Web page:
Think about some of the reasons why you probably wouldn’t leave the decision-making up to a dealer or agent:

Perspective.  The fact that there are six – count’em, six! – cup holders may be a fabulous feature but not as high on your list of ‘Auto Must-Haves’ as it might be for the car-pool commuter.  An agent might find the school next door to be most convenient but your spouse working the night shift might disagree when trying to sleep during the day.  Different people are always going to have different opinions based on their unique personal perspective, especially when it comes down to the details.

Priorities.  The dealer may also not realize that you’d rather give up side air-bags for an extended warranty, even though you indicated that ‘safety’ was a priority.  An agent  might consider a view to be more valuable than a yard.  Many of us don’t even realize our own priorities until we start looking at options and are faced with making some decisions.

Cost.  It’s way easier to spend someone else’s money.  It’s also easier to take risks and overlook ‘minor’ issues when it’s not your buck.  The agent or dealer won’t have to live with the stiff clutch or the less-than-functional kitchen layout.  And if compensation is based on a percentage of price, they might not be as aggressive in negotiating the sale.  Always track the money chain.  Fee structure can often make a big difference in how much you end up actually paying for something.

Value.  No one will care as much about getting the best bang for your buck as you will.  These are your hard-earned dollars so it makes sense that you’ll want them to work as hard as you do (or harder!)  That’s why we usually take the time to shop around, to get the most value for the best price.  We each have a different cut-off point when we feel we have a good idea of the ‘going rate’ and are comfortable with the intrinsic value of the purchase.  The dealer or agent might only look at 2 or 3 options before making a decision.

Reliability.  Choices can be tough, either having too few or having too many.  It’s hard to know all the in’s and out’s of every product in every field and it can be even harder to slog through all the information out there and filter it down to manageable, suitable options.  That’s one of the reasons why we look to loan brokers, agents, lawyers and other professionals.  Hiring a specialist in the field and leveraging their knowledge and experience is usually well worth it.  But…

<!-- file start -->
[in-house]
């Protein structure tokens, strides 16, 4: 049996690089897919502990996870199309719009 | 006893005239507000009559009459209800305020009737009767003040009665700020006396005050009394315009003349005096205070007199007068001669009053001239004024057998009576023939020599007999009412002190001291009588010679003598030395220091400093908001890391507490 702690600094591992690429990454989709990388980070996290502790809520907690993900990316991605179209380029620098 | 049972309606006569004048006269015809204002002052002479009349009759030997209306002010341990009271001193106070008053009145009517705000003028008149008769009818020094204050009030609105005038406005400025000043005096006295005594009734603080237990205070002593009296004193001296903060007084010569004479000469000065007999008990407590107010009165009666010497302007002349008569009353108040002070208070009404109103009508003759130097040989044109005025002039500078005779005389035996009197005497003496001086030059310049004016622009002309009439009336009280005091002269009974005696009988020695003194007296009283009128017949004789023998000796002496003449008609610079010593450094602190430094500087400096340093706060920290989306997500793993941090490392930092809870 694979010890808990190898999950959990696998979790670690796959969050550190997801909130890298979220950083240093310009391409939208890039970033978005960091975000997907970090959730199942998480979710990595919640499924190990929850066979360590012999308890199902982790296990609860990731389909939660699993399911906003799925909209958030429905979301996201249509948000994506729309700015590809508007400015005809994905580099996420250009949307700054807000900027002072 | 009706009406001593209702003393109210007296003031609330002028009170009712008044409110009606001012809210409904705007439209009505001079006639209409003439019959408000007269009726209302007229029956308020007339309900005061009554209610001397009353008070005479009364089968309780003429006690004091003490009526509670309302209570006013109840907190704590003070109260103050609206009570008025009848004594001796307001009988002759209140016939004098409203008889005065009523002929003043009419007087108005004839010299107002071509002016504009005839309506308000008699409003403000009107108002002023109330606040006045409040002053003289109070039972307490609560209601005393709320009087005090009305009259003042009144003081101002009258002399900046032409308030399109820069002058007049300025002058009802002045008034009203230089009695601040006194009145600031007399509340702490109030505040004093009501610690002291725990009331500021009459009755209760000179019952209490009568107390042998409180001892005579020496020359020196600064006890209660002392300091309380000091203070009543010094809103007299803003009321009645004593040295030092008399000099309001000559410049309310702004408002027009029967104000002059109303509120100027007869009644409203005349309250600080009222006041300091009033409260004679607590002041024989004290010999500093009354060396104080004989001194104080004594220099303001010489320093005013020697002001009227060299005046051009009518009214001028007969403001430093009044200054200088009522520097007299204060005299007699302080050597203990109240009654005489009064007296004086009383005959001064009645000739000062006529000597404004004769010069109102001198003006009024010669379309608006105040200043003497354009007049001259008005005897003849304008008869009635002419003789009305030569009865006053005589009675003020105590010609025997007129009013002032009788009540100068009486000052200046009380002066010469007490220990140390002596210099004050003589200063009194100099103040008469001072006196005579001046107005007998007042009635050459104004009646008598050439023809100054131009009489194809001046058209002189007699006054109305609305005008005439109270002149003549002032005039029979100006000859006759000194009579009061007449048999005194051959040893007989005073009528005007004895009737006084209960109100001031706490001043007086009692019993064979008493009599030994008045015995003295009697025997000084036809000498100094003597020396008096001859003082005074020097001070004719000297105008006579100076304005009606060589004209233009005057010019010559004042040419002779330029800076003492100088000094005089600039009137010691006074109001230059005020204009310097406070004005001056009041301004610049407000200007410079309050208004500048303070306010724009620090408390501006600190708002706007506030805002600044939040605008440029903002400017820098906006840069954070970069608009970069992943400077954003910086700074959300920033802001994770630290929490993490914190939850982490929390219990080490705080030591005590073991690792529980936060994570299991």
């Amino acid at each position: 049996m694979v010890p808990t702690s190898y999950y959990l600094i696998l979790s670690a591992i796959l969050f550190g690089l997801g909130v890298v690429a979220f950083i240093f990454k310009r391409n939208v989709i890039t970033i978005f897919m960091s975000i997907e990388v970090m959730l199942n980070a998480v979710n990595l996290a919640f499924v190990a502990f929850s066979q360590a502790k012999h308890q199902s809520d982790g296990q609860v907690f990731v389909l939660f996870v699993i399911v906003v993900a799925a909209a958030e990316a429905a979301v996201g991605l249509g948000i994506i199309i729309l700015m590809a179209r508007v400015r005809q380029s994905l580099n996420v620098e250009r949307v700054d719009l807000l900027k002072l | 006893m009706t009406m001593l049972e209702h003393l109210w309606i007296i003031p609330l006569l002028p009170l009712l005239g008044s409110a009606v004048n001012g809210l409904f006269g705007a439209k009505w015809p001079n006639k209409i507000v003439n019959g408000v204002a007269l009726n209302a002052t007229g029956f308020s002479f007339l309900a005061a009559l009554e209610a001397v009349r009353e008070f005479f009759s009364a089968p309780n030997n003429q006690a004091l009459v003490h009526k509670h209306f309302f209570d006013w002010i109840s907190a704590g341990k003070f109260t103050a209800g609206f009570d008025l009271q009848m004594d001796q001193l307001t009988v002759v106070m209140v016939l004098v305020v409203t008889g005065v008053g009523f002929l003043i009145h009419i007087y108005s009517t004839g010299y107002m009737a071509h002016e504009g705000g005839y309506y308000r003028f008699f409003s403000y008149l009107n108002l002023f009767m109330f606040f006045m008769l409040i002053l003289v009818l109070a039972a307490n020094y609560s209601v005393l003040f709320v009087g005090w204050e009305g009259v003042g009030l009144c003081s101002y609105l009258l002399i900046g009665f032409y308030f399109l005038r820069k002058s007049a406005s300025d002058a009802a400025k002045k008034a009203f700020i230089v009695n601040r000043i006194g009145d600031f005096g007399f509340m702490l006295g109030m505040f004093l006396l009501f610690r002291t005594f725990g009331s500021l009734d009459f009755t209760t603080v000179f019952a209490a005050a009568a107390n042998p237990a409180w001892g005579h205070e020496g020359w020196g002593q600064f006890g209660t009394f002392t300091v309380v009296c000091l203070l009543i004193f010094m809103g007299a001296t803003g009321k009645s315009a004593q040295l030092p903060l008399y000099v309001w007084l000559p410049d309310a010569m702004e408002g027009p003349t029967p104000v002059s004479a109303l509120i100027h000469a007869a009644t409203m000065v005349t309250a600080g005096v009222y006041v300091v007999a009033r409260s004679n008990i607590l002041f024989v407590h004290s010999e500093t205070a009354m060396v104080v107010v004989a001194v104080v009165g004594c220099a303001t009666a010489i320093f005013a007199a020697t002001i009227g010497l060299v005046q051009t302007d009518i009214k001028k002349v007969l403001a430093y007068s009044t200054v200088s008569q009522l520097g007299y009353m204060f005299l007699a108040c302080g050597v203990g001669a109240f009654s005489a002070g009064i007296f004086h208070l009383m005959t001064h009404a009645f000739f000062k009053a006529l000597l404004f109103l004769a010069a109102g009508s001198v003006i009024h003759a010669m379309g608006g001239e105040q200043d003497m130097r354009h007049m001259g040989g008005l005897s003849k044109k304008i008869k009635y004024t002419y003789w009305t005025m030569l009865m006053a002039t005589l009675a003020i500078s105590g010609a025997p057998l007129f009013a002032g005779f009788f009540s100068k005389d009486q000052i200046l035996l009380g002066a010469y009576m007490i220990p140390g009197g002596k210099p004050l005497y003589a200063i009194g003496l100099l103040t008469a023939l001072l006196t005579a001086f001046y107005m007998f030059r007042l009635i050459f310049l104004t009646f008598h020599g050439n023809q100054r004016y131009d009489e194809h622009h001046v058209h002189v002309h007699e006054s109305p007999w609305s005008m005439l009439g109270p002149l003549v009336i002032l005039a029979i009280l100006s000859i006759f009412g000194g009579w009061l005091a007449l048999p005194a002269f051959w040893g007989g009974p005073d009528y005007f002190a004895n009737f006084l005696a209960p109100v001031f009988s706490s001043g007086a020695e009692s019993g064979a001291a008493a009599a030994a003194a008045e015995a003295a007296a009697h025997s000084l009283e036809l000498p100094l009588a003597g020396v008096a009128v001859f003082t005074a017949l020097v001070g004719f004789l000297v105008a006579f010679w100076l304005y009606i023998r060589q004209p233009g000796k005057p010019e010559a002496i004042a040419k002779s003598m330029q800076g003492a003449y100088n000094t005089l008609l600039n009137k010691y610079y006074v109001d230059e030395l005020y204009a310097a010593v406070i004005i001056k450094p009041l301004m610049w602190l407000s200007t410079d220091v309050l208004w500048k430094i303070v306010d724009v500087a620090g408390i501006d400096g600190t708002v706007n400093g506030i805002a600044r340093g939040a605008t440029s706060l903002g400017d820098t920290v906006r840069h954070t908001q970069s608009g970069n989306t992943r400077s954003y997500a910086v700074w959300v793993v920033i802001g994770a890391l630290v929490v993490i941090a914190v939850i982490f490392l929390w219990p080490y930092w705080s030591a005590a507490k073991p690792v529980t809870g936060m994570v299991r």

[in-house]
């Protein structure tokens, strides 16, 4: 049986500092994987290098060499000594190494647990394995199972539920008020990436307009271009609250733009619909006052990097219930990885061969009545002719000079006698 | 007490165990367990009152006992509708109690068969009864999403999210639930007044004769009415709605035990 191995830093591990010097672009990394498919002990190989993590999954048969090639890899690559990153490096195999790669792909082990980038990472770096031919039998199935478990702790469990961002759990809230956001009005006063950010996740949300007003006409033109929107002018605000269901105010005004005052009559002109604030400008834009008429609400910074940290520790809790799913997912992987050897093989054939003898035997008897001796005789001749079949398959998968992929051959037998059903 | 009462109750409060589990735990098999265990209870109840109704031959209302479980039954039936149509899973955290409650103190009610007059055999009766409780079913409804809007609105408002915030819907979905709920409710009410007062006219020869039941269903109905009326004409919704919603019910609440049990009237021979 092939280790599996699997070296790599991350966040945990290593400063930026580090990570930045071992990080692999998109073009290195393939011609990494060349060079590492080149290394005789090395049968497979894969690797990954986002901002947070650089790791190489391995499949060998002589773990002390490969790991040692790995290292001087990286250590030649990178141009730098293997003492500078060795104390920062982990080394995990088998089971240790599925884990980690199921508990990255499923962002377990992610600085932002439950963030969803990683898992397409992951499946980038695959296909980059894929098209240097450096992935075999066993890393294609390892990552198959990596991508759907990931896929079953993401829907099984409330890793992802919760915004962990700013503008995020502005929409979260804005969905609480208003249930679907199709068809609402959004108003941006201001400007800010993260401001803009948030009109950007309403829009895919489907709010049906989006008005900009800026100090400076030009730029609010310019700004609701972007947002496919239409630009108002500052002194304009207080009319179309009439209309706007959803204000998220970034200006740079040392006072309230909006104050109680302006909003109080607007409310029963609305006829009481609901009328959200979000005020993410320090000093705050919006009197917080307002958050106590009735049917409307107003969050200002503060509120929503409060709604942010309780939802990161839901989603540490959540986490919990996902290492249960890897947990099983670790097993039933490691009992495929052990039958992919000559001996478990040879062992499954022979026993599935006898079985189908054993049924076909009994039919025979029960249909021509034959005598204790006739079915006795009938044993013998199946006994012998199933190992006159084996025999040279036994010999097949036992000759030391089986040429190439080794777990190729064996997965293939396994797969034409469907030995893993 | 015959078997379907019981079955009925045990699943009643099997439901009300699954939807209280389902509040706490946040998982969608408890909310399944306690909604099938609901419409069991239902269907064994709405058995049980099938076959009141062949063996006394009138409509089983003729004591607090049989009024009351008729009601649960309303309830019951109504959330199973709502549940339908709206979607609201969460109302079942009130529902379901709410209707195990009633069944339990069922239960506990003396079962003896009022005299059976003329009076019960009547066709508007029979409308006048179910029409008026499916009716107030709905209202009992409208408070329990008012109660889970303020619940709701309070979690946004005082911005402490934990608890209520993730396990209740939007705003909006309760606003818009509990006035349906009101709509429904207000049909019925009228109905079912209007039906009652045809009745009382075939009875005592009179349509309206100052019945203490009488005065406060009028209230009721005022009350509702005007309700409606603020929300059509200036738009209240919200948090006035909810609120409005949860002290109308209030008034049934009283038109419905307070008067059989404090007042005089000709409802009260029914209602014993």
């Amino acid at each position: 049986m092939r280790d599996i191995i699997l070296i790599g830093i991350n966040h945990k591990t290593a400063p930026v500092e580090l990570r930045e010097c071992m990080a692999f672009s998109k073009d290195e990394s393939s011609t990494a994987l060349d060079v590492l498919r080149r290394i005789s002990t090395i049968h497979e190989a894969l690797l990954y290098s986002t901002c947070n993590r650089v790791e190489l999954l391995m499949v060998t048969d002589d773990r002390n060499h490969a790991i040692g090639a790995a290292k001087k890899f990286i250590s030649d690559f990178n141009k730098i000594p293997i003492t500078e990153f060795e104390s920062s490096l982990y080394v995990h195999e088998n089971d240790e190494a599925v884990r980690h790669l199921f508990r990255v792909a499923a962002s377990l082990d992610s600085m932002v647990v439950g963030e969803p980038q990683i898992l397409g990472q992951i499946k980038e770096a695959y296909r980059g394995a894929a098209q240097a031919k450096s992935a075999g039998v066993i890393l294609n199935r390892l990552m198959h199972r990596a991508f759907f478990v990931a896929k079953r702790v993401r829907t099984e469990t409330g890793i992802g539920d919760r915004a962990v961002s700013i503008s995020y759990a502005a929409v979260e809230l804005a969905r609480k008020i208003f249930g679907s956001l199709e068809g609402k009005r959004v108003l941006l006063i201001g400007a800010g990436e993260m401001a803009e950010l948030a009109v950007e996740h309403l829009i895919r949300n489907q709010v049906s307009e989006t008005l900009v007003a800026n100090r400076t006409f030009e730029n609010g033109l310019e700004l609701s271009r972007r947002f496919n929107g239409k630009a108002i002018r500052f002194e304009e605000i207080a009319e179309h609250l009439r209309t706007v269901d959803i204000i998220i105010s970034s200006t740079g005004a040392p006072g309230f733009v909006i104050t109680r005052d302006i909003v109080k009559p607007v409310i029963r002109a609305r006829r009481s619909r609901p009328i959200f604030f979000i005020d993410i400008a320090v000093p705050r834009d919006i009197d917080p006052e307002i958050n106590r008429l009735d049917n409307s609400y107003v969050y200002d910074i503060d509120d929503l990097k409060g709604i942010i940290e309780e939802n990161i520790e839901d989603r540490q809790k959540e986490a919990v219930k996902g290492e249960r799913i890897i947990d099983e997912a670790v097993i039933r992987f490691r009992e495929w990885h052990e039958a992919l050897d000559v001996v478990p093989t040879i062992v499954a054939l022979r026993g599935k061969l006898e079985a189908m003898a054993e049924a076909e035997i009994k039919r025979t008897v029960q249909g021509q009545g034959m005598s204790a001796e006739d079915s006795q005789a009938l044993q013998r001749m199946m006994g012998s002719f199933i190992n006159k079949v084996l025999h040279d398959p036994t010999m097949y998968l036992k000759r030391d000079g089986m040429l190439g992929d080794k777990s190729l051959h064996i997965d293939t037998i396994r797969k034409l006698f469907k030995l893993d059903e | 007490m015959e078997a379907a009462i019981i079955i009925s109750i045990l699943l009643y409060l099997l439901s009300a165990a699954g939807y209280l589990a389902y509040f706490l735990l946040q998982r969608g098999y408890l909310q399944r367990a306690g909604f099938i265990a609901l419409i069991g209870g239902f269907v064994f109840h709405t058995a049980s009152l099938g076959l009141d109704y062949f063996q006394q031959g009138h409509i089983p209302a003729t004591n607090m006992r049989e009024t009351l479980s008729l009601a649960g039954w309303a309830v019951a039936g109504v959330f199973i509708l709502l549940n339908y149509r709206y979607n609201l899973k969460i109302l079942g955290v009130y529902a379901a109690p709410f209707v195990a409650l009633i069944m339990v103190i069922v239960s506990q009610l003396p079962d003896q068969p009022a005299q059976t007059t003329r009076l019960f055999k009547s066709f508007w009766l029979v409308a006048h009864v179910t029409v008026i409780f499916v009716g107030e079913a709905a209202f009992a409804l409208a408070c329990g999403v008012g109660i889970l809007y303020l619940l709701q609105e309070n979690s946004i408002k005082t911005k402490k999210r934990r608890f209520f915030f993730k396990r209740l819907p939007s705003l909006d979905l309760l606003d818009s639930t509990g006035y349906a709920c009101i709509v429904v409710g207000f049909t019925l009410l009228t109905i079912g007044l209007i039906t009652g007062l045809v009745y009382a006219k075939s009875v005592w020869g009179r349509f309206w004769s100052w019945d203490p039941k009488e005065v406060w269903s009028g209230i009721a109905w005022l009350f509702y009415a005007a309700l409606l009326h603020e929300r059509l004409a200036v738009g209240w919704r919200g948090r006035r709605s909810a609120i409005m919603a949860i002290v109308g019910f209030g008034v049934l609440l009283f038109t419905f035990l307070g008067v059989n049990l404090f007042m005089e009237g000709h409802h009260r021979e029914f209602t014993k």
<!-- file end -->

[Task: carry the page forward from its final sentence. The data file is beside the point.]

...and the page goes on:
How reliable would you consider the data or opinion if the dealer/agent providing the information was also the owner of the car or property you are about to buy?

Don’t get me wrong.  I think it’s VERY important to seek professional assistance and advice, especially for infrequent, large and/or complex transactions.  But just like an auto dealer or real estate agent, their role is to give information, guidance, advice and support through the transaction.  You might decide to outsource some of the legwork but ultimately you need to make the final decisions.

All of these concepts apply when making any major decision, including investment and retirement planning.  If you leave all the decision-making up to someone else, you are basically at the mercy of their choices.  You don’t have to be an expert but you owe it to yourself to do a little research and have a basic understanding of the core concepts, even when you use a professional, so that you can effectively evaluate the information you are given and make informed decisions.

NOTE:  Many employer-sponsored retirement and 401k plans are limited to a few select investment funds but they usually include dollar-for-dollar matching contributions.  It’s hard to go wrong with free money!  Just be sure to monitor statements and fund performance, and discuss options or concerns with the fund manager.  Don’t forget ~ 401k accounts can normally be rolled over into an IRA when employment has ended.  Know where your funds are and what they’re doing!

Million Dollar Formula: Anyone Can Make a Million Dollars

I just read an article by Timothy McMahon, editor at Financial Trend Forecaster entitled All it Takes to Make a Million Dollars is Time, Consistency and Rate of Return.

McMahon shares some numbers and data to support this formula and it got me thinking about a pretty exciting reality:  Anyone can be a millionaire.

It’s true.  The tools are available, especially here in opportunity-rich North America, for anyone with a little bit of self-discipline and a willingness to learn.  A-a-a-a-and there’s the rub.  Despite having the key to the Million Dollar Formula, those two little characteristics make all the difference when it comes to WANTING a million dollars versus actually MAKING a million dollars.

Think about it.  We all know that a journey of a thousand miles begins with a single step.  And then another and another, until we finally reach the destination.  We know the destination is there waiting for us even though we can’t see it.  We know that paths are available to get us there, sometimes many different routes. So why do so many of us never actually make it there?

Self-Discipline

It’s been said that ultimately we are the sum of our choices in life.  Nowhere is that more apparent than in our financial picture.  Good habits are the cornerstone of success but to develop them you have to be willing to prioritize and maybe even curb some indulgences along the way.